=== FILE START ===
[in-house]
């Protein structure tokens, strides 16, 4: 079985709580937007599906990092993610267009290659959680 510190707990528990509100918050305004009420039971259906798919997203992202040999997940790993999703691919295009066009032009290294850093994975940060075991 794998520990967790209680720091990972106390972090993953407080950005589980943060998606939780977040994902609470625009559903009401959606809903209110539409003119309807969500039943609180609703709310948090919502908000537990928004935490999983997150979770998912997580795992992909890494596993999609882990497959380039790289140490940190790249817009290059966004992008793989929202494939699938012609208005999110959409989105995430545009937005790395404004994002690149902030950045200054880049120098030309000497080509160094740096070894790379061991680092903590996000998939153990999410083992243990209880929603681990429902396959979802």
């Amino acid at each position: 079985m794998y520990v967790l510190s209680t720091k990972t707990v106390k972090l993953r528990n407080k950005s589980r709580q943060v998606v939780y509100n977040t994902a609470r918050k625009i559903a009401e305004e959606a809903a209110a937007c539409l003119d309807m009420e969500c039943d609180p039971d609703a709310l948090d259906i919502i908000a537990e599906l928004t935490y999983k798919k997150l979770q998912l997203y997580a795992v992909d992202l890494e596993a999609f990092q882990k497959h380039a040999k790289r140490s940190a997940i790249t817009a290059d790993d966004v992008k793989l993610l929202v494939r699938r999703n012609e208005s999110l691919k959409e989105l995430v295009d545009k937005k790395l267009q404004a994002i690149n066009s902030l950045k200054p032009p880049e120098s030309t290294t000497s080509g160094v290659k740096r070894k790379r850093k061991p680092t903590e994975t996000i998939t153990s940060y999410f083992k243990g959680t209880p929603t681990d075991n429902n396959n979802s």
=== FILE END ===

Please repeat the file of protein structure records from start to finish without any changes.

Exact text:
[in-house]
């Protein structure tokens, strides 16, 4: 079985709580937007599906990092993610267009290659959680 510190707990528990509100918050305004009420039971259906798919997203992202040999997940790993999703691919295009066009032009290294850093994975940060075991 794998520990967790209680720091990972106390972090993953407080950005589980943060998606939780977040994902609470625009559903009401959606809903209110539409003119309807969500039943609180609703709310948090919502908000537990928004935490999983997150979770998912997580795992992909890494596993999609882990497959380039790289140490940190790249817009290059966004992008793989929202494939699938012609208005999110959409989105995430545009937005790395404004994002690149902030950045200054880049120098030309000497080509160094740096070894790379061991680092903590996000998939153990999410083992243990209880929603681990429902396959979802």
């Amino acid at each position: 079985m794998y520990v967790l510190s209680t720091k990972t707990v106390k972090l993953r528990n407080k950005s589980r709580q943060v998606v939780y509100n977040t994902a609470r918050k625009i559903a009401e305004e959606a809903a209110a937007c539409l003119d309807m009420e969500c039943d609180p039971d609703a709310l948090d259906i919502i908000a537990e599906l928004t935490y999983k798919k997150l979770q998912l997203y997580a795992v992909d992202l890494e596993a999609f990092q882990k497959h380039a040999k790289r140490s940190a997940i790249t817009a290059d790993d966004v992008k793989l993610l929202v494939r699938r999703n012609e208005s999110l691919k959409e989105l995430v295009d545009k937005k790395l267009q404004a994002i690149n066009s902030l950045k200054p032009p880049e120098s030309t290294t000497s080509g160094v290659k740096r070894k790379r850093k061991p680092t903590e994975t996000i998939t153990s940060y999410f083992k243990g959680t209880p929603t681990d075991n429902n396959n979802s």